Again this reform does not address the problem, which is horses and burros being dumped at kill pens after title is transferred and the second AIP payment is made. Additionally, posting of notices is meaningless without active and transparent enforcement of criminal penalties for selling an untitled wild horse or burro. 

What facilities were these notices sent to? How many of the facilities were “new” or had not received this notice prior to July 2021? Are these facilities notified that many WHBs are now microchipped as well? Are they required to check for a microchip?

  1. Continue to refer cases to relevant U.S. Attorneys for potential violations under 18 USC 1001 for making false or misleading statements on adoption and title applications and agreements.

“When BLM is presented with evidence suggesting that an individual may have provided false information to the agency on an adoption application or agreement, agency law enforcement conducts an investigation and may issue citations or refer cases to the appropriate U.S. Attorney to determine if prosecution is warranted.”

The BLM has previously stated that it has no authority to enforce the adoption contract once title is passed, so this reform again does not address the AIP problem. 

Additionally, the BLM should disclose how many cases it has referred for criminal prosecution, how many of those involved AIP animals and what action, if any,  was taken on the referrals. 

  1. Evaluate changes to federal regulations that strengthen protections for adopted wild horses and burros.

“Current regulations governing the Wild Horse and Burro Program were last updated in 1986. A rule-making process begins with the publication of a notice of proposed rulemaking in the Federal Register, and the process includes an opportunity for public comment. The BLM remains committed to managing wild horses and burros pursuant to the Act and subsequent direction from Congress.” 

AWHC supports the strengthening of protections for BLM wild horses and burros both untitled and titled, and agrees that a rule-making process that includes NEPA analysis and public comment, is required. However, BLM’s current “reforms” do not offer any assurance that the agency will in fact undertake these required processes.

Federal law required BLM to undertake a rulemaking process under the Administrative Procedure Act, accompanied by an environmental analysis under the National Environmental Policy act, before creating and implementing the AIP. These mechanisms are how Congress ensured that agencies must involve the public in agency decision-making, and must consider alternatives to proposed actions. Because BLM did not undertake these processes required under federal law, the AIP is unlawful. BLM’s statement that it will merely “evaluate” changes to its regulations completely fails to correct the legal violations associated with the creation and adoption of the AIP.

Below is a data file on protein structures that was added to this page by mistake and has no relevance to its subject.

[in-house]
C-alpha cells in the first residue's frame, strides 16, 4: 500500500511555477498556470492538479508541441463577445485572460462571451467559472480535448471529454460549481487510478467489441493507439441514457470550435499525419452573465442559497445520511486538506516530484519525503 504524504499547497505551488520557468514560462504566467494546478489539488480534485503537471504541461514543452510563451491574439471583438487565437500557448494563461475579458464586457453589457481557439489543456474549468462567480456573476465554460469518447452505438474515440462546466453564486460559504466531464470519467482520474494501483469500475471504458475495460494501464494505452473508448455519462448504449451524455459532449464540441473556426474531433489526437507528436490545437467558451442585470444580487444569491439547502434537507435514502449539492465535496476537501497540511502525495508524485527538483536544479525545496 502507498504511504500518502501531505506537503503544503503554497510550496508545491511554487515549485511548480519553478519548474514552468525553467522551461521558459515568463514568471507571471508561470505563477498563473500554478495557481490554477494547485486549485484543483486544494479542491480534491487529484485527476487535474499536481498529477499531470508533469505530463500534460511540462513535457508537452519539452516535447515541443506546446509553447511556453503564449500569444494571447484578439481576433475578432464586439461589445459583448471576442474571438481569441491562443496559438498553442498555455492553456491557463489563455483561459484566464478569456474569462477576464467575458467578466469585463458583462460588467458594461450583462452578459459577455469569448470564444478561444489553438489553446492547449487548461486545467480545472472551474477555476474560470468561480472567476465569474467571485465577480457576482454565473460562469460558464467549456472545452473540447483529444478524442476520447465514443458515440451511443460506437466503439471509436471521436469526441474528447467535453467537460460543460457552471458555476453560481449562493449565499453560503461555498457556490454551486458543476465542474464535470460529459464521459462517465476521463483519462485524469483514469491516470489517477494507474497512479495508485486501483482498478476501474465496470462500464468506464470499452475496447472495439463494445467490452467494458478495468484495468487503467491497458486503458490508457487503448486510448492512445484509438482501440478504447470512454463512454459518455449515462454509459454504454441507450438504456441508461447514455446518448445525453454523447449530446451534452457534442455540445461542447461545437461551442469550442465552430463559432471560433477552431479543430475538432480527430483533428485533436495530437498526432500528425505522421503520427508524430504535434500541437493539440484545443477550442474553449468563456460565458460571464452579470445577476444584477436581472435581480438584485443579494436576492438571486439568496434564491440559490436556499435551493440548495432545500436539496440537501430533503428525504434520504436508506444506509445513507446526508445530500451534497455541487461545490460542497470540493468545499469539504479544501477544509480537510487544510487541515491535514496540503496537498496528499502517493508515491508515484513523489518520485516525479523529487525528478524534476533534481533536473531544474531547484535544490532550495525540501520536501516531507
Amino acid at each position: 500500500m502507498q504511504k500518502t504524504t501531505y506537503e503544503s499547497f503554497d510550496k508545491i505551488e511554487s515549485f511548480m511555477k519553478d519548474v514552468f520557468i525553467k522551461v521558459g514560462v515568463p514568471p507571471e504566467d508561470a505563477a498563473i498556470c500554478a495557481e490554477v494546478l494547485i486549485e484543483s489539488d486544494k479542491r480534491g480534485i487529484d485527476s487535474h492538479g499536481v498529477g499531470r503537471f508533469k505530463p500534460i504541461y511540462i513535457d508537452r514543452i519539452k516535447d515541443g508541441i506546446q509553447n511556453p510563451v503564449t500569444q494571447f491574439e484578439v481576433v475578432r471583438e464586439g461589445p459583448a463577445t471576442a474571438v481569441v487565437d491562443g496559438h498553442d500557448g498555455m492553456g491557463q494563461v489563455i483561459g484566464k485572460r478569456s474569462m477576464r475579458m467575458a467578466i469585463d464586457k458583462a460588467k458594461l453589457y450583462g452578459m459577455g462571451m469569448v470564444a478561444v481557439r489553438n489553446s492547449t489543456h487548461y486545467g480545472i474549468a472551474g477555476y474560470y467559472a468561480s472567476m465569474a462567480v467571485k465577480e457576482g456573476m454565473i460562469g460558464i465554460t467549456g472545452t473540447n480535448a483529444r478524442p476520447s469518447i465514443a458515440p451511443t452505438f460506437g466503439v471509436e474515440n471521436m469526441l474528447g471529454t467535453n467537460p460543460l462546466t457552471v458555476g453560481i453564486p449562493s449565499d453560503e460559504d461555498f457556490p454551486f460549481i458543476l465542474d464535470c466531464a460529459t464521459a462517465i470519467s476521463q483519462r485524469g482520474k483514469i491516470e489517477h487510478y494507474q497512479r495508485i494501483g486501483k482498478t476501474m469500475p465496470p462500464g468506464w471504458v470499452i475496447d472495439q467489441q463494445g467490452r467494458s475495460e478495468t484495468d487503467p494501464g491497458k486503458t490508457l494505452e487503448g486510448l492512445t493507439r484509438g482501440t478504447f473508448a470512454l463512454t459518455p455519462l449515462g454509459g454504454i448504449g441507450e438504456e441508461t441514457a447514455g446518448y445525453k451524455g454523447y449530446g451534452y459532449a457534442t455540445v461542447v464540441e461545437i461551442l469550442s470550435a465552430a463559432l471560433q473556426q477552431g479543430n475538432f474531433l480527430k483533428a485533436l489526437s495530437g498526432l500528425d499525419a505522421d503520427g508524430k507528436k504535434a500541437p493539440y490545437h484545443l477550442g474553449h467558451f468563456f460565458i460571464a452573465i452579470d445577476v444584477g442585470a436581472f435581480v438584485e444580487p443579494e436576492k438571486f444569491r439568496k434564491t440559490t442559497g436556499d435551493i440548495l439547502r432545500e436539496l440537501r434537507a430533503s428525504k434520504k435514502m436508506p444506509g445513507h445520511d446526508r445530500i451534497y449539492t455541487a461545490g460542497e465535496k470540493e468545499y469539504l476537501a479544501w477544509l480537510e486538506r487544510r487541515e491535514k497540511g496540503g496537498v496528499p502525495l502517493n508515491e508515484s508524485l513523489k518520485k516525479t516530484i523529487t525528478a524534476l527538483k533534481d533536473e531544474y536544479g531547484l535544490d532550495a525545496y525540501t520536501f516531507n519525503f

Reforms Suggested by AWHC

  1. End cash incentives. 
  2. Undertake legally required processes before creating or implementing any Adoption Incentive Program.
  3. Limit the number of animals titled and adopted and housed at the same address unless specifically authorized through a review and approval process. 
  4. Implement background checks for new adopters to identify past charges or convictions for animal abuse/and or slaughter connections of any species. 
  5. Enforce microchip scanning at kill pens/sale barns when a BLM horse or burro is being sold without paperwork. 
  6. Create a dedicated “board” and increase staffing to investigate horses in kill pens/sale barns.
  7. Increase qualified staffing to conduct in-person compliance checks.
  8. Undergo rulemaking process, as directed by Congress, to increase federal protections for wild horses and burros after adoption.
  9. Conduct transparent and clear enforcement of Prohibited Acts (43 CFR 4770.5) for those selling untitled wild horses and burros to kill pens. AWHC has uncovered:
    1. 13 untitled horses at Bowie livestock auction were repossessed with no clear action taken against the adopter. 
    2. 2 untitled burros were sold at Strouds Oklahoma kill pen. Adopters were banned from the AIP but it is unclear whether a fine was assessed for the specified $2,000 and/or whether they face imprisonment. The BLM allowed the adopters to retain custody of an additional 10-12 burros. 
    3. Another BLM animal was repossessed from Strouds, OK and it is unclear if the Prohibited Acts provision was enforced